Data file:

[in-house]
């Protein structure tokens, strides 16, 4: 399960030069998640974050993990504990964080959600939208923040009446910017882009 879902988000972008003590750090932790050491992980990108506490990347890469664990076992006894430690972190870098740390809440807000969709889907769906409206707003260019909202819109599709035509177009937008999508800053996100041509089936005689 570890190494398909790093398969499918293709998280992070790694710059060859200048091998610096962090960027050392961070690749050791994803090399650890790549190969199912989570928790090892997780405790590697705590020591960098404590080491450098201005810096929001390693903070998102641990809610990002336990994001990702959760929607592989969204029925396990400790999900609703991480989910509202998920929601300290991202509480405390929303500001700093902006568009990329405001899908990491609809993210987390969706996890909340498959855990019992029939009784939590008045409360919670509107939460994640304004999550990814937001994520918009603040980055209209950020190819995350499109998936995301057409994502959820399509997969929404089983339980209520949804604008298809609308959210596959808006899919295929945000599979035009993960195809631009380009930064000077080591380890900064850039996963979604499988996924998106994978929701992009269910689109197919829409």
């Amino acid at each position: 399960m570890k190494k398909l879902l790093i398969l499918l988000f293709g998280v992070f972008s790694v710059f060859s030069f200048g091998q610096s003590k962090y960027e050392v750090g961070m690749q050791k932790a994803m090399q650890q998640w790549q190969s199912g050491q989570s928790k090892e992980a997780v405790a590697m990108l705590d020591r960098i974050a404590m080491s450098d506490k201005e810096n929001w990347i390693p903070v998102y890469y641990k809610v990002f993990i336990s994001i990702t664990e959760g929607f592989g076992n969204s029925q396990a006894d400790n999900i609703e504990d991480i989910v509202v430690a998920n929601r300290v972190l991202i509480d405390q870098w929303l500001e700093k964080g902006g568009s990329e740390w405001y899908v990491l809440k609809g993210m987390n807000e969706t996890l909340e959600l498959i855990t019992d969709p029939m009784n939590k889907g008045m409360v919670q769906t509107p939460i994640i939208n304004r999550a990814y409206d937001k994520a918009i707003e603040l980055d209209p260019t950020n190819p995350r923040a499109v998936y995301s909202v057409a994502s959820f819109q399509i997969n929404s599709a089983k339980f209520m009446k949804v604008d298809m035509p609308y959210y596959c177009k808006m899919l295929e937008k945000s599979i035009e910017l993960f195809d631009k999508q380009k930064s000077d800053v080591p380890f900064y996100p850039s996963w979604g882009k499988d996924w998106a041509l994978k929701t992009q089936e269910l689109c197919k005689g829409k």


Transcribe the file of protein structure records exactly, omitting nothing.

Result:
[in-house]
């Protein structure tokens, strides 16, 4: 399960030069998640974050993990504990964080959600939208923040009446910017882009 879902988000972008003590750090932790050491992980990108506490990347890469664990076992006894430690972190870098740390809440807000969709889907769906409206707003260019909202819109599709035509177009937008999508800053996100041509089936005689 570890190494398909790093398969499918293709998280992070790694710059060859200048091998610096962090960027050392961070690749050791994803090399650890790549190969199912989570928790090892997780405790590697705590020591960098404590080491450098201005810096929001390693903070998102641990809610990002336990994001990702959760929607592989969204029925396990400790999900609703991480989910509202998920929601300290991202509480405390929303500001700093902006568009990329405001899908990491609809993210987390969706996890909340498959855990019992029939009784939590008045409360919670509107939460994640304004999550990814937001994520918009603040980055209209950020190819995350499109998936995301057409994502959820399509997969929404089983339980209520949804604008298809609308959210596959808006899919295929945000599979035009993960195809631009380009930064000077080591380890900064850039996963979604499988996924998106994978929701992009269910689109197919829409």
């Amino acid at each position: 399960m570890k190494k398909l879902l790093i398969l499918l988000f293709g998280v992070f972008s790694v710059f060859s030069f200048g091998q610096s003590k962090y960027e050392v750090g961070m690749q050791k932790a994803m090399q650890q998640w790549q190969s199912g050491q989570s928790k090892e992980a997780v405790a590697m990108l705590d020591r960098i974050a404590m080491s450098d506490k201005e810096n929001w990347i390693p903070v998102y890469y641990k809610v990002f993990i336990s994001i990702t664990e959760g929607f592989g076992n969204s029925q396990a006894d400790n999900i609703e504990d991480i989910v509202v430690a998920n929601r300290v972190l991202i509480d405390q870098w929303l500001e700093k964080g902006g568009s990329e740390w405001y899908v990491l809440k609809g993210m987390n807000e969706t996890l909340e959600l498959i855990t019992d969709p029939m009784n939590k889907g008045m409360v919670q769906t509107p939460i994640i939208n304004r999550a990814y409206d937001k994520a918009i707003e603040l980055d209209p260019t950020n190819p995350r923040a499109v998936y995301s909202v057409a994502s959820f819109q399509i997969n929404s599709a089983k339980f209520m009446k949804v604008d298809m035509p609308y959210y596959c177009k808006m899919l295929e937008k945000s599979i035009e910017l993960f195809d631009k999508q380009k930064s000077d800053v080591p380890f900064y996100p850039s996963w979604g882009k499988d996924w998106a041509l994978k929701t992009q089936e269910l689109c197919k005689g829409k």